Its become a game in our family to mock the endlessly bad casted church videos. Probably disrespectful on our part, but I don’t want my kiddos growing up thinking its okay to wipe out other people’s cultures to please a certain audience.
I believe the Church uses these videos sometimes to subliminally plant a message outside of what the theme of the video is. I remember seeing an early LDS addiction recovery/ anti-pornography video where each newcomer to the program entered the church building with a five o’clock shadow and a colored shirt meeting a facilitator/ counselor wearing a suit and tie. At the end of the video, when progress was made, the former “struggler” appeared clean shaven in white shirt talking about how wonderful the program was. It seemed to me to reinforce the “white shirt means worthy” mentality.
I had a difficult time with the various temple videos over the years because of the way that things were portrayed. The live sessions at the Salt Lake Temple were so different with non-professional actors – sometimes their lack of acting skills was distracting, but sometimes it just made me think more about the words. Watching an endowment video was easy, but I feel like it encouraged me to not look for deeper meaning. And some scenes encouraged specific interpretations of the endowment that I didn’t always agree with
Toad – I, too, have seen a UFO, and I wonder if it was the same thing you saw. Mine was maybe a polyhedron, like a multi-faceted stone, or at least I thought that because of the way the sunlight reflected off of it as at was turning. I saw it over the Mississippi River in Tennessee and Arkansas, not very far from the Millington military base.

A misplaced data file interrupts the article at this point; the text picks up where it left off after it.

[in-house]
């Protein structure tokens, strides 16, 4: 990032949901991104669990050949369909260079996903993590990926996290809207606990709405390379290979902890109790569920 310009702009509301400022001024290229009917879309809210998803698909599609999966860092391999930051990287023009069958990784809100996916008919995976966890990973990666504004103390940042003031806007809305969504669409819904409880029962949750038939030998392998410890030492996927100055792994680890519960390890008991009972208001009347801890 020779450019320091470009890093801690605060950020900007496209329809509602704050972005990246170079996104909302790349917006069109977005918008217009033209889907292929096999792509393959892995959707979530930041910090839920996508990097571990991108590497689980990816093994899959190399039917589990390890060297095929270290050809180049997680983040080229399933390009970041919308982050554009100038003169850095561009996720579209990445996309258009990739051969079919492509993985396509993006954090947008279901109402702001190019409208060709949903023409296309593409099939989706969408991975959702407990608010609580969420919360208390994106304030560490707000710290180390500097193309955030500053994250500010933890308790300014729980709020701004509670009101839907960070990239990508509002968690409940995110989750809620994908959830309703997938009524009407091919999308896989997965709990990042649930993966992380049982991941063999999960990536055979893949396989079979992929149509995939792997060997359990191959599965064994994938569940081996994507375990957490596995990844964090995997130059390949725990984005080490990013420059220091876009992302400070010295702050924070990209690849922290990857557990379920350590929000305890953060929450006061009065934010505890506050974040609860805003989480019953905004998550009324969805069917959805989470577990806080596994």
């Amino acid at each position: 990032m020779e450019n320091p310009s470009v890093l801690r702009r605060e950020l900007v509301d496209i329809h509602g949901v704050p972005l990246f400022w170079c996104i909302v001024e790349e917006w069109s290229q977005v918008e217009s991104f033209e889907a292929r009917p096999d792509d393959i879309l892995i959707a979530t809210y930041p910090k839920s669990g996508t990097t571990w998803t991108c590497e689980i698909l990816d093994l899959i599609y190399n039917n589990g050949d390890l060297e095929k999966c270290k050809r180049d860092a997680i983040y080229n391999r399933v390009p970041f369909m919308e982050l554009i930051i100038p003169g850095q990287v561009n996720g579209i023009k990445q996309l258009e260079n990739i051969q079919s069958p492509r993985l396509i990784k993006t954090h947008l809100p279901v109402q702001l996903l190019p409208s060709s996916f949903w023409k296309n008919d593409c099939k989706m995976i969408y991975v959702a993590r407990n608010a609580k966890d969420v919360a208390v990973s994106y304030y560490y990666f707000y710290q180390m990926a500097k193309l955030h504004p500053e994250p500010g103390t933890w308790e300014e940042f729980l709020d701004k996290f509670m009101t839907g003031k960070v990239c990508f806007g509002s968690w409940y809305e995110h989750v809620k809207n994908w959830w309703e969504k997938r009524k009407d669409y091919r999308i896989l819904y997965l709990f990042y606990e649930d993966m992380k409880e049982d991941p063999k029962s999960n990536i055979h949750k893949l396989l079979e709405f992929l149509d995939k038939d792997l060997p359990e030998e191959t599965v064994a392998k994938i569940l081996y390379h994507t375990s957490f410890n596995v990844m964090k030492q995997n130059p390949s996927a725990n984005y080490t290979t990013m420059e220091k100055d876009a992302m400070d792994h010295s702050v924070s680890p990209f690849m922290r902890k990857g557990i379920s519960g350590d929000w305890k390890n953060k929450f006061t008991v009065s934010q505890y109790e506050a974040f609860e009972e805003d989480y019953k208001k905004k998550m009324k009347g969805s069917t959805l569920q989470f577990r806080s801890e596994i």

Toad’s comment reminded me of my own UFO sighting. I use the letters literally; it was flying and it was unidentified. Highway 50 in Nevada, east from Fallon where there’s a Naval Air Station. Navy in the desert! Go figure. Anyway, I wanted to experience total spooky darkness so out on 8 mile flats or whatever its called I stopped and turned off my headlights. Pitch black and completely silent. I stepped out and noticed a fairly bright light in the sky over my car, probably a helicopter but soundless. It started drifting. I turned on my headlights and zip, just like that it was stationed over my car. I drove east to the hills with this light in the sky keeping pace. As you might know, highway 50 is the road less traveled. There were no other cars.
Anyway, reached the hills just east of “Sand Mountain” and got out of my car and walked into the hills to get away from my car in case something weird happened. Two lights came from the south going really fast. Still no sound and no way to estimate how high they were. The light that had been following my car joined those two other lights and all three headed north at the same velocity.
Going from hover to Mach 1 or Mach 2 more or less instantaneously is not normal helicopter behavior.
“…there is no underlying reality to the phenomenon”
I disagree. Few people will believe in a claim if there is absolutely zero confirming evidence or experience. What happens is leverage of people’s experiences, which are few, into elaborate claims, which are many.
This is true of religion. What exactly distinguishes the Book of Mormon from the Urantia Book? There is no physical evidence for either; both contain words obtained by revelation (Urantia Book calls it “channeling”). Each is religious and claims to be speaking of real events. I believe one is accompanied by spiritual confirmation and the other is not.
How about successor to Joseph Smith? Apparently there were several candidates. Nearly everyone chose Brigham Young based on reported manifestation that people saw and heard Joseph Smith while he (Brigham Young) was speaking.
For me, video is weak. BOOKS have considerably more power. Your mileage may vary. There is one place where video can be powerful, and that’s of someone speaking as if directly to me. None of this horrible not-quite-looking-at-the-camera nonsense. It’s annoying. If you have something to say to me, look straight in the camera and you will be making eye contact. Then, tell me your story. It doesn’t matter if *I* believe it, what matters is if YOU believe it.